Do you have a favorite “Life Lesson Quote”? Do you have a story about how that was relevant in your life or your work?

“We’re all a work in progress.” I’ve found myself repeating this mantra over and over, especially since I’ve been in a leadership position. This is true from interns to CEOs, everyone has room to grow. Having it all figured out 100% of the time is just not realistic, and is a lot of pressure to put on both yourself and your teammates. I’ve found acknowledging that we’re all improving and being transparent about how we can support each other allows the space for everyone to learn and grow from their mistakes and experiences.

How do you define “Leadership”? Can you explain what you mean or give an example?

A leader is someone who clears barriers and gives recognition. Meaning, sometimes a leader’s job is to create the space for others to accelerate in their position. For example, during long days on set, I see senior management spending time breaking down boxes and shuffling props, allowing others to create and do the work they are so passionate about. It is inspiring to see leaders respect the work of their crew, which often brings respect in return. Leadership doesn’t always mean taking charge, it means giving others the space and trust to run the show. Leaders are not reflected in a title, but in their actions.

In my work, I often talk about how to release and relieve stress. As a busy leader, what do you do to prepare your mind and body before a stressful or high stakes meeting, talk, or decision? Can you share a story or some examples?

I totally harness the energy of a power stance. I remind myself to take a deep breath and that I’m in control. I remember back in fall of 2019, we opened our agency doors for the first “formal” occasion for a lunch & learn during Rochester Ad Week. Flooded with excitement and nervousness, I stood in front of the bathroom mirror. Sure, it feels a little silly standing with your arms on your hips and legs spread wide, looking back at yourself smirking in the mirror, but it really does help! I breathed in and out and reminded myself that I knew this topic backwards and forwards, and told myself “you’ve got this.”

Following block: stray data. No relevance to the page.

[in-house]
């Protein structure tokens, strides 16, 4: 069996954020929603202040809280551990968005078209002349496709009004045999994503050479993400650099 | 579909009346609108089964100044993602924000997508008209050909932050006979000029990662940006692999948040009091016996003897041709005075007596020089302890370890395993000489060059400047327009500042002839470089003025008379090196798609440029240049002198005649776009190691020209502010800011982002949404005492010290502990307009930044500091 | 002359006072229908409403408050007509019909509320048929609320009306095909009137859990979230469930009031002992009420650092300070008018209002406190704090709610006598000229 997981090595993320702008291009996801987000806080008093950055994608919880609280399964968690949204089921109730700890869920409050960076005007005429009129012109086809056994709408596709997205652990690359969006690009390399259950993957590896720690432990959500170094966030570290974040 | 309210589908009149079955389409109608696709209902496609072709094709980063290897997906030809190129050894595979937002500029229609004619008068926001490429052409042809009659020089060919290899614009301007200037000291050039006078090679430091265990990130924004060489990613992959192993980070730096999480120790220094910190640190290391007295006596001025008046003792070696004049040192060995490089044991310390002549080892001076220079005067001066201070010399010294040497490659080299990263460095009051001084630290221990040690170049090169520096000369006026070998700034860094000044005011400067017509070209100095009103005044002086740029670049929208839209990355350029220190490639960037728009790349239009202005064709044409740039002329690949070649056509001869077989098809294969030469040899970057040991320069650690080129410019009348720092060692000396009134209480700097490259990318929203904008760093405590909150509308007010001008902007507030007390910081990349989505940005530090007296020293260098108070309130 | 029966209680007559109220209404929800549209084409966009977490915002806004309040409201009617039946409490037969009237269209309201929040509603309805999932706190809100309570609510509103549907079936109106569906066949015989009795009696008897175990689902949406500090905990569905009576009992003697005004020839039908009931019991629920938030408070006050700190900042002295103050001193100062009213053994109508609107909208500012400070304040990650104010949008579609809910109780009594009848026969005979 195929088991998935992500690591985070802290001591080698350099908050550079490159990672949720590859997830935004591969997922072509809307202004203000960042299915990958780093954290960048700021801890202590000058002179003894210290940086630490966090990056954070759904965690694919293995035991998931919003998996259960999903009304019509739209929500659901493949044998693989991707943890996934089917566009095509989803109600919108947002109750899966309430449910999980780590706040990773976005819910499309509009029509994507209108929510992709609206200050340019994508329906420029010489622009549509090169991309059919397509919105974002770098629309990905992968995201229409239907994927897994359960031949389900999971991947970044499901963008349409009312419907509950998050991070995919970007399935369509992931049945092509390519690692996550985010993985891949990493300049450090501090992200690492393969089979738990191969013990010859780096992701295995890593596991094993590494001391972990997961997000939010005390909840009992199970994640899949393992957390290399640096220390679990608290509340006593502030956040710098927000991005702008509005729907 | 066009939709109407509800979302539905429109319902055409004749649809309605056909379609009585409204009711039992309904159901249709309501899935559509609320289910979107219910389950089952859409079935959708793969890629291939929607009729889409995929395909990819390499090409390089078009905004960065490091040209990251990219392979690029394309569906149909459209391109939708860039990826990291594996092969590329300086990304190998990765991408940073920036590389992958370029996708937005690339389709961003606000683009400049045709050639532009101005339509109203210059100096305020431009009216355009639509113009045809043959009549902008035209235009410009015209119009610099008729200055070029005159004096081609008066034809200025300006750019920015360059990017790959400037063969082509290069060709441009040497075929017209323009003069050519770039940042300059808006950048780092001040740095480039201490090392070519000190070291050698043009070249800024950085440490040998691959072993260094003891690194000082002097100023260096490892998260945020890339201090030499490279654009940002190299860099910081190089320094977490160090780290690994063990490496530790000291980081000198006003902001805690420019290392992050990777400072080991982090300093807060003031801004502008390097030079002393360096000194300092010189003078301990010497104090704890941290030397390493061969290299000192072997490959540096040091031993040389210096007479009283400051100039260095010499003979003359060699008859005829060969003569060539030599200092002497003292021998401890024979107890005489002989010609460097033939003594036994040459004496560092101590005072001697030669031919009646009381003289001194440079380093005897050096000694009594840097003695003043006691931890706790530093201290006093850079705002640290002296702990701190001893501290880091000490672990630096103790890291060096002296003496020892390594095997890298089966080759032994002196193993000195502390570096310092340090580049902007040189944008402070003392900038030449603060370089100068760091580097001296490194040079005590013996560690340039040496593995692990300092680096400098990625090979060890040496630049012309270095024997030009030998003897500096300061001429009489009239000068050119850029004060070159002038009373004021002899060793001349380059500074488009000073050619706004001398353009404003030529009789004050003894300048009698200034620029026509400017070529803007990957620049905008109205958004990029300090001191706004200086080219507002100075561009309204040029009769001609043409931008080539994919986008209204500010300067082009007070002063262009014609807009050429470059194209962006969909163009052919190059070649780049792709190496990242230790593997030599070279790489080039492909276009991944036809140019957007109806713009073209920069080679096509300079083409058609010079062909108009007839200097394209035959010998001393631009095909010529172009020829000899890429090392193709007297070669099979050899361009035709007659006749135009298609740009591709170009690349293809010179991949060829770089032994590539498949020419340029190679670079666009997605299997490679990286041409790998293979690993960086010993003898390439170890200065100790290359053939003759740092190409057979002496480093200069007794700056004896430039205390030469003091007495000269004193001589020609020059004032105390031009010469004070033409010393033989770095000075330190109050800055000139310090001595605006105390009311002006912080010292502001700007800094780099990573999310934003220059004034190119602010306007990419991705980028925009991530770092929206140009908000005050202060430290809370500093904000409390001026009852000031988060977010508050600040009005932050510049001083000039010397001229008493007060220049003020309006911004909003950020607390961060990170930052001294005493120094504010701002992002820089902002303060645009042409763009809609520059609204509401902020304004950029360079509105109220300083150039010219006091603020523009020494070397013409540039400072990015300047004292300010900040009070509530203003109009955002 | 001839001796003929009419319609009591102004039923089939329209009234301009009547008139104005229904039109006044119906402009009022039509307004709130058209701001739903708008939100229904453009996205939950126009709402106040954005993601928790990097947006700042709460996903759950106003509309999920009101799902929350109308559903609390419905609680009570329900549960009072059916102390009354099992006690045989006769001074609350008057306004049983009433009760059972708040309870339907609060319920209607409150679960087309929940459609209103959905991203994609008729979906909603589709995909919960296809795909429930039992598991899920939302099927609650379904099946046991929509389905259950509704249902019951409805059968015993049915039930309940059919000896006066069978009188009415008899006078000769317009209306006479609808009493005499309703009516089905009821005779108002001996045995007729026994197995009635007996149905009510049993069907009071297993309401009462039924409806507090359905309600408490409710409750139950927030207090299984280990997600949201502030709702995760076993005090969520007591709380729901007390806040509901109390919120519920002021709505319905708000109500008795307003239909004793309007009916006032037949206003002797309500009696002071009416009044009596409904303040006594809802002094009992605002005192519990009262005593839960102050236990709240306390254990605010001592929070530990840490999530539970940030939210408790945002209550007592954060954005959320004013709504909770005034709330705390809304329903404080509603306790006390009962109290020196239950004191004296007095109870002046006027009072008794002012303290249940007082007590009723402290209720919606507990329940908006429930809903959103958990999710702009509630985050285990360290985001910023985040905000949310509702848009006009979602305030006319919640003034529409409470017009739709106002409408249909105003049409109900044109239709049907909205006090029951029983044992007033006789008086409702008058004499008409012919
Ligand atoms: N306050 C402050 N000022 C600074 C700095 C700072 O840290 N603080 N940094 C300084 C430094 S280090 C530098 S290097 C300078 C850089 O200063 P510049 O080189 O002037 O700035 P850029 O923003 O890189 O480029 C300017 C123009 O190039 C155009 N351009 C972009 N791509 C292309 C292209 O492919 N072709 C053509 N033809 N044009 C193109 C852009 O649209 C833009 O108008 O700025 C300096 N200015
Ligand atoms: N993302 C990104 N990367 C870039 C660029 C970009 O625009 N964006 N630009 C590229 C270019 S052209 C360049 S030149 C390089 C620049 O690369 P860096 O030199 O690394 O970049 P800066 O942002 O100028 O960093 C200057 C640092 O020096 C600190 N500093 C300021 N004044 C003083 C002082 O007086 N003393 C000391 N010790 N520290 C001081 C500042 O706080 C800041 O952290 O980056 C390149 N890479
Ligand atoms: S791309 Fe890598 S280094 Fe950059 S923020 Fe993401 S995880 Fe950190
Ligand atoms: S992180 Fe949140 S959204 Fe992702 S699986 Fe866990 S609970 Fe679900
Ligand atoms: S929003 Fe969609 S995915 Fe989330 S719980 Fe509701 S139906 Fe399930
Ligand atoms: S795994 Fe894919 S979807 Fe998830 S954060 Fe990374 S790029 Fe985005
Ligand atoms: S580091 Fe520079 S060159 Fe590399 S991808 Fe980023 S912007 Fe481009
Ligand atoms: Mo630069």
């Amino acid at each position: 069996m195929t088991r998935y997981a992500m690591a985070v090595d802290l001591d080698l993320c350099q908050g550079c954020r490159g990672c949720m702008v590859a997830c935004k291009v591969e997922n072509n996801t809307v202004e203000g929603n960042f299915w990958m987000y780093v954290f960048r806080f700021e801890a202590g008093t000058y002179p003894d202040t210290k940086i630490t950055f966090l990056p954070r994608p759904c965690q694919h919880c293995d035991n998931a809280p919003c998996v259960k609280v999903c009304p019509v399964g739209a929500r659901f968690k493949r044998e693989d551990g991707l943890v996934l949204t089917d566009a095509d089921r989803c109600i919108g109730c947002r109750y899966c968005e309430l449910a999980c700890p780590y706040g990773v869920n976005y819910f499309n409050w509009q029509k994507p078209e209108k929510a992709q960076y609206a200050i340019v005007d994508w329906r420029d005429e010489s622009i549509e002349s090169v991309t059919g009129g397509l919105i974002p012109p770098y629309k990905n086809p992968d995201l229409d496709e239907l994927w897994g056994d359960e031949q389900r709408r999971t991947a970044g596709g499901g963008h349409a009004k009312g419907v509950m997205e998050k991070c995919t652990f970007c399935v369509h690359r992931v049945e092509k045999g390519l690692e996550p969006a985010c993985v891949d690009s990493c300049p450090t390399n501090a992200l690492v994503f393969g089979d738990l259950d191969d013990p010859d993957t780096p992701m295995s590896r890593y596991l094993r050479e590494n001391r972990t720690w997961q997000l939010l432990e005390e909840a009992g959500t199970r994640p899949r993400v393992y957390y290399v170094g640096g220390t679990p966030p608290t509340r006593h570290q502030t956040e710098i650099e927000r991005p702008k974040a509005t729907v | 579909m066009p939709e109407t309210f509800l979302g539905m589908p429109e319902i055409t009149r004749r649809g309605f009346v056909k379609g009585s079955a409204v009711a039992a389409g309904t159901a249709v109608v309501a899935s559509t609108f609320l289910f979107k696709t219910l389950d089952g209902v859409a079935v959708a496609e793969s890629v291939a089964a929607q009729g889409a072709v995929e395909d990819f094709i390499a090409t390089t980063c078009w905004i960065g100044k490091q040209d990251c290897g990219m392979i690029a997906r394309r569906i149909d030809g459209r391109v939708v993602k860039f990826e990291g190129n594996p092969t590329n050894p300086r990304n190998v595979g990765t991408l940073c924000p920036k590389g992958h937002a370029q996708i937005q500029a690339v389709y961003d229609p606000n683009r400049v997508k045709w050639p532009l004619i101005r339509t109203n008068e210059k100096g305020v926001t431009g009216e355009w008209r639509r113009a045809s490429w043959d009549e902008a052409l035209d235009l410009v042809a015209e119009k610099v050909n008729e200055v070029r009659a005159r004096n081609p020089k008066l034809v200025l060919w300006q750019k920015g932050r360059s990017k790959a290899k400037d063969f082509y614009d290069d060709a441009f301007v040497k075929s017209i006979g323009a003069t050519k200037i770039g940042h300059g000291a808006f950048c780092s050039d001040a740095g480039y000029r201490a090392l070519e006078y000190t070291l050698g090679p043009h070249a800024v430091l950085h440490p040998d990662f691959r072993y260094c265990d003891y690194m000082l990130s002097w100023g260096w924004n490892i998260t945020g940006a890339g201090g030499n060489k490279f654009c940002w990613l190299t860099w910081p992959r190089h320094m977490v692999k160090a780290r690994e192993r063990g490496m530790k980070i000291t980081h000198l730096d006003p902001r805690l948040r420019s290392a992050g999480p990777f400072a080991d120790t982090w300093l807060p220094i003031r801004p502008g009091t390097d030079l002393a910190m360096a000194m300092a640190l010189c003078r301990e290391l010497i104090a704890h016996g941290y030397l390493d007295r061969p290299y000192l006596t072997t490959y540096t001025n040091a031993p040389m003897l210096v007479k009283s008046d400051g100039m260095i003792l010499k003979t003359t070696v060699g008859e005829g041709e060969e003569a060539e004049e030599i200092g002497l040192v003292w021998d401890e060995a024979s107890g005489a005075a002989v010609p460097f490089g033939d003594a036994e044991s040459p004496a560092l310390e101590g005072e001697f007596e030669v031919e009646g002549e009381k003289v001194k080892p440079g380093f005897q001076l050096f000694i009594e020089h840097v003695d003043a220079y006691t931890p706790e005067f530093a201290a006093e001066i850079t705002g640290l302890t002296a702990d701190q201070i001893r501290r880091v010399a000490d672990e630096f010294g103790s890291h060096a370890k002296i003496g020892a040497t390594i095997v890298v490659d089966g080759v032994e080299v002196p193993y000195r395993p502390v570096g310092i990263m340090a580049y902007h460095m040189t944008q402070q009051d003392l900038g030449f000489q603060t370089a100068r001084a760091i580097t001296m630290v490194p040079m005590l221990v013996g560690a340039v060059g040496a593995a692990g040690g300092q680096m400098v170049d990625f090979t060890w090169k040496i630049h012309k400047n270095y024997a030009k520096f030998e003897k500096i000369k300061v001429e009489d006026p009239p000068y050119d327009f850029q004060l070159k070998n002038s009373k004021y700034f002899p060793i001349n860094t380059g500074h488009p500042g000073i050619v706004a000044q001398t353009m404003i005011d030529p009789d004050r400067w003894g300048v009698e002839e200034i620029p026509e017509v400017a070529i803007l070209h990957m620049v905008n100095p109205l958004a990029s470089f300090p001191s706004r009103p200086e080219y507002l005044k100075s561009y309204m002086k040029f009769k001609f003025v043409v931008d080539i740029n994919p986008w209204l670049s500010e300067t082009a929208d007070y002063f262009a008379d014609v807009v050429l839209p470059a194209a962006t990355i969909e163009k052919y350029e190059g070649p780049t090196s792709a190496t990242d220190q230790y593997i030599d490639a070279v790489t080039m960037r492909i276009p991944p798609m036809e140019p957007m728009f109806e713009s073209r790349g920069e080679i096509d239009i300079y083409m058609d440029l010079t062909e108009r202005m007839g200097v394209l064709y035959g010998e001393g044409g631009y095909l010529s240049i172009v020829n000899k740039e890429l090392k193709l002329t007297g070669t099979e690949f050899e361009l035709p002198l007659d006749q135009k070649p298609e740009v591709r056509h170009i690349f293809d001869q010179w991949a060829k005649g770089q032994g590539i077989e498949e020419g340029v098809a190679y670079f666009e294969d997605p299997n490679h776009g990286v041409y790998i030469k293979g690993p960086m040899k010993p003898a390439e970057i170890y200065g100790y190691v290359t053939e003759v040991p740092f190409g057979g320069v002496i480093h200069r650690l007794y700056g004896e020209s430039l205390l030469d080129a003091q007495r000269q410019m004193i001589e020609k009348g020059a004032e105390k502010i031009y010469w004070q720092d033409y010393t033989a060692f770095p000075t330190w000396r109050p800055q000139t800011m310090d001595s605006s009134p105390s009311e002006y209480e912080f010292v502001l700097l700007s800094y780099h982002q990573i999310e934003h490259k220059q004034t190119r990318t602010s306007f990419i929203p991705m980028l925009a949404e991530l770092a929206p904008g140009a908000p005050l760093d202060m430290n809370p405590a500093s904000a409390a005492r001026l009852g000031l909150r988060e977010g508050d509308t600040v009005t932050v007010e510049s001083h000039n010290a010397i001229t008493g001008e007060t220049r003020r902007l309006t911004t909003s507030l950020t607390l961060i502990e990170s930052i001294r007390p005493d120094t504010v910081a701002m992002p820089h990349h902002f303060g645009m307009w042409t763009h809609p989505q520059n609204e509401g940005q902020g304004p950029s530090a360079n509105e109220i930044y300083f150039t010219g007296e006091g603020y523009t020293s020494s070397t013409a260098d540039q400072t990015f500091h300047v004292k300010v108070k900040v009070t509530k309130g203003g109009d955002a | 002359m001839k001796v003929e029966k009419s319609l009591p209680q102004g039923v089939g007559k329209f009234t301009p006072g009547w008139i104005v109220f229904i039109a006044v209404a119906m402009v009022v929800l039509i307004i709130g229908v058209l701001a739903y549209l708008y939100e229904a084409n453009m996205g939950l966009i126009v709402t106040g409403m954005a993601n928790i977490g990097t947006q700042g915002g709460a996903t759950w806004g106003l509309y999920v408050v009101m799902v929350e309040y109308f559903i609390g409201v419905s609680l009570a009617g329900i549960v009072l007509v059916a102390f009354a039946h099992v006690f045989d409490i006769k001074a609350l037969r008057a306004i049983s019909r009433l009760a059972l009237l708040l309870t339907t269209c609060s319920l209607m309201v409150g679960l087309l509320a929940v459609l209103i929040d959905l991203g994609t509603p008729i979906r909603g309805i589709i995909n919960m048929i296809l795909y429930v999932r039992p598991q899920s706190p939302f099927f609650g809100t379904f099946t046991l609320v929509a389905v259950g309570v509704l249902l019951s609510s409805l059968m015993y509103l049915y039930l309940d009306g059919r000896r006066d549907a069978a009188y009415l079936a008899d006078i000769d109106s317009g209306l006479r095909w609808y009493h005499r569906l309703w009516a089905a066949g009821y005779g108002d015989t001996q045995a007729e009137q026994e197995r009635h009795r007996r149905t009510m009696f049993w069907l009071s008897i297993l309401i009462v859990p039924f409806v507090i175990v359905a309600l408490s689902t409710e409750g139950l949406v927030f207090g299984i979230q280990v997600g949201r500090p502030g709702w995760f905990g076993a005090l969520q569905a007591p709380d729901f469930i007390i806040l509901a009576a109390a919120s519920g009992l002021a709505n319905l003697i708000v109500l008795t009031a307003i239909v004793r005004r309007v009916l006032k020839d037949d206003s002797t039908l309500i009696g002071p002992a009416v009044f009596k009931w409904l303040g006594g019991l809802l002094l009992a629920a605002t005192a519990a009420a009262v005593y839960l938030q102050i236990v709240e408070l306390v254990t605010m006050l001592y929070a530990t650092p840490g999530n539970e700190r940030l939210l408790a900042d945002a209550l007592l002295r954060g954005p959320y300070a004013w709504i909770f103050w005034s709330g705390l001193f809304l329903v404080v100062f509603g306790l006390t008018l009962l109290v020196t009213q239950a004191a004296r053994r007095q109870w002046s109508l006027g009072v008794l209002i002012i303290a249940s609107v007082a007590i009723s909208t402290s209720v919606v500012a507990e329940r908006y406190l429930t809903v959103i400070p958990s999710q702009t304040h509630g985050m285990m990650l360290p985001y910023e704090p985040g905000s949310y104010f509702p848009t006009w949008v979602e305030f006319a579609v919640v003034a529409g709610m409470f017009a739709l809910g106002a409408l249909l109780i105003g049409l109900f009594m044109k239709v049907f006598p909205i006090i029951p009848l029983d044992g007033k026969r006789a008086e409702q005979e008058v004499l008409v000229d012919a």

Ok, thank you for all that. Now let’s move to the main focus of our interview. The United States is currently facing a very important self-reckoning about race, diversity, equality and inclusion. This is of course a huge topic. But briefly, can you share your view on how this crisis inexorably evolved to the boiling point that it’s at now?

2020 has been one hell of a year. No one has been spared from hardship, and people have finally had enough. The COVID-19 pandemic has heightened the exposure of how divided our country is, highlighting a clear privilege that some have over others. Some are able to work from home, while others are paid minimum wage for an essential job. Not everyone has the ability to keep their kids home or hire a nanny or tutor. Case after case of seeing white privilege in practically every instance of life, from resources available to treatment by law enforcement officers; we have hit a breaking point. With a large number of the population at home, more media is being consumed. People are raising their own awareness and education on the topics such as inequality and racial biases. With so many suffering, we have reached the point where we need to take care of one another.

Can you tell our readers a bit about your experience working with initiatives to promote Diversity and Inclusion? Can you share a story with us?